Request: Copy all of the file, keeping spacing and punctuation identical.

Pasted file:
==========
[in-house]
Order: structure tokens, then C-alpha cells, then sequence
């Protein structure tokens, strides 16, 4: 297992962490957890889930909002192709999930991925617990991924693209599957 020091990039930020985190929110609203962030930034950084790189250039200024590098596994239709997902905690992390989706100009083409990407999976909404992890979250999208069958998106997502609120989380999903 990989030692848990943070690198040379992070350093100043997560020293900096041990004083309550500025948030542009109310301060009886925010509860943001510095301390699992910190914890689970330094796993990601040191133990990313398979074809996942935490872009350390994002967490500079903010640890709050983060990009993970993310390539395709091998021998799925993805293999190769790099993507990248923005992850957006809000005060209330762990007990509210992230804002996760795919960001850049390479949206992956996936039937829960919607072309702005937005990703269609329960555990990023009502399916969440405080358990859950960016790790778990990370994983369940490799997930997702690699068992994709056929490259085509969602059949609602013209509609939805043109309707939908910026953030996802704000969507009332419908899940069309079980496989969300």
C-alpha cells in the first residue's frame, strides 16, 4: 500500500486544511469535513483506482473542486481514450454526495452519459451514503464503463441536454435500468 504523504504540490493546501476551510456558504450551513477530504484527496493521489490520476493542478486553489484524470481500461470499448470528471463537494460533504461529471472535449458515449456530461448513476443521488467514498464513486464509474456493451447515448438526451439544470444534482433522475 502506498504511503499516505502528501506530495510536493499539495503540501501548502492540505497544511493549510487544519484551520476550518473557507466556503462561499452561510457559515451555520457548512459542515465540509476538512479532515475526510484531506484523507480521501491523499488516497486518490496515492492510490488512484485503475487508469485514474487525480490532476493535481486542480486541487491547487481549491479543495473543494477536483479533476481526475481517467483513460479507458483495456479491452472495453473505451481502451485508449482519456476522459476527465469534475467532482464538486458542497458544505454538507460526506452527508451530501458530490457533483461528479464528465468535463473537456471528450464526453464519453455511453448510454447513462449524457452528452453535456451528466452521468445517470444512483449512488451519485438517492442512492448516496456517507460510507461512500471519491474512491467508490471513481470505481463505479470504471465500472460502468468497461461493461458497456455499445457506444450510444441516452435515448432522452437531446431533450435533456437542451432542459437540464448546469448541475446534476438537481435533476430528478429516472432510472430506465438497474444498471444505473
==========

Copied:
[in-house]
Order: structure tokens, then C-alpha cells, then sequence
């Protein structure tokens, strides 16, 4: 297992962490957890889930909002192709999930991925617990991924693209599957 020091990039930020985190929110609203962030930034950084790189250039200024590098596994239709997902905690992390989706100009083409990407999976909404992890979250999208069958998106997502609120989380999903 990989030692848990943070690198040379992070350093100043997560020293900096041990004083309550500025948030542009109310301060009886925010509860943001510095301390699992910190914890689970330094796993990601040191133990990313398979074809996942935490872009350390994002967490500079903010640890709050983060990009993970993310390539395709091998021998799925993805293999190769790099993507990248923005992850957006809000005060209330762990007990509210992230804002996760795919960001850049390479949206992956996936039937829960919607072309702005937005990703269609329960555990990023009502399916969440405080358990859950960016790790778990990370994983369940490799997930997702690699068992994709056929490259085509969602059949609602013209509609939805043109309707939908910026953030996802704000969507009332419908899940069309079980496989969300």
C-alpha cells in the first residue's frame, strides 16, 4: 500500500486544511469535513483506482473542486481514450454526495452519459451514503464503463441536454435500468 504523504504540490493546501476551510456558504450551513477530504484527496493521489490520476493542478486553489484524470481500461470499448470528471463537494460533504461529471472535449458515449456530461448513476443521488467514498464513486464509474456493451447515448438526451439544470444534482433522475 502506498504511503499516505502528501506530495510536493499539495503540501501548502492540505497544511493549510487544519484551520476550518473557507466556503462561499452561510457559515451555520457548512459542515465540509476538512479532515475526510484531506484523507480521501491523499488516497486518490496515492492510490488512484485503475487508469485514474487525480490532476493535481486542480486541487491547487481549491479543495473543494477536483479533476481526475481517467483513460479507458483495456479491452472495453473505451481502451485508449482519456476522459476527465469534475467532482464538486458542497458544505454538507460526506452527508451530501458530490457533483461528479464528465468535463473537456471528450464526453464519453455511453448510454447513462449524457452528452453535456451528466452521468445517470444512483449512488451519485438517492442512492448516496456517507460510507461512500471519491474512491467508490471513481470505481463505479470504471465500472460502468468497461461493461458497456455499445457506444450510444441516452435515448432522452437531446431533450435533456437542451432542459437540464448546469448541475446534476438537481435533476430528478429516472432510472430506465438497474444498471444505473